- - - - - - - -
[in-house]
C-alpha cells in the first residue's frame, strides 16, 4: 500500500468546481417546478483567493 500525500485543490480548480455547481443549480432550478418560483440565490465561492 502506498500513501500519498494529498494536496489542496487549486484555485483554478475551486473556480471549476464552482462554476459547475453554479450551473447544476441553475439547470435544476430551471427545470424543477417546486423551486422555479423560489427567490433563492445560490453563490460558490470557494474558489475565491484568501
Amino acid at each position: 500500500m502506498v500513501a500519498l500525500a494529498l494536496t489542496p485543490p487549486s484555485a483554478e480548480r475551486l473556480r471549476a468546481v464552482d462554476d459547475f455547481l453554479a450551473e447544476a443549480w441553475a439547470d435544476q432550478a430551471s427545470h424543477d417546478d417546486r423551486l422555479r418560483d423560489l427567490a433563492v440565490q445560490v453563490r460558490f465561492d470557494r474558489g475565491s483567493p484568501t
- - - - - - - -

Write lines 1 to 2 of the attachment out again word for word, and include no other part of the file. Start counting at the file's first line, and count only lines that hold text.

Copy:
[in-house]
C-alpha cells in the first residue's frame, strides 16, 4: 500500500468546481417546478483567493 500525500485543490480548480455547481443549480432550478418560483440565490465561492 502506498500513501500519498494529498494536496489542496487549486484555485483554478475551486473556480471549476464552482462554476459547475453554479450551473447544476441553475439547470435544476430551471427545470424543477417546486423551486422555479423560489427567490433563492445560490453563490460558490470557494474558489475565491484568501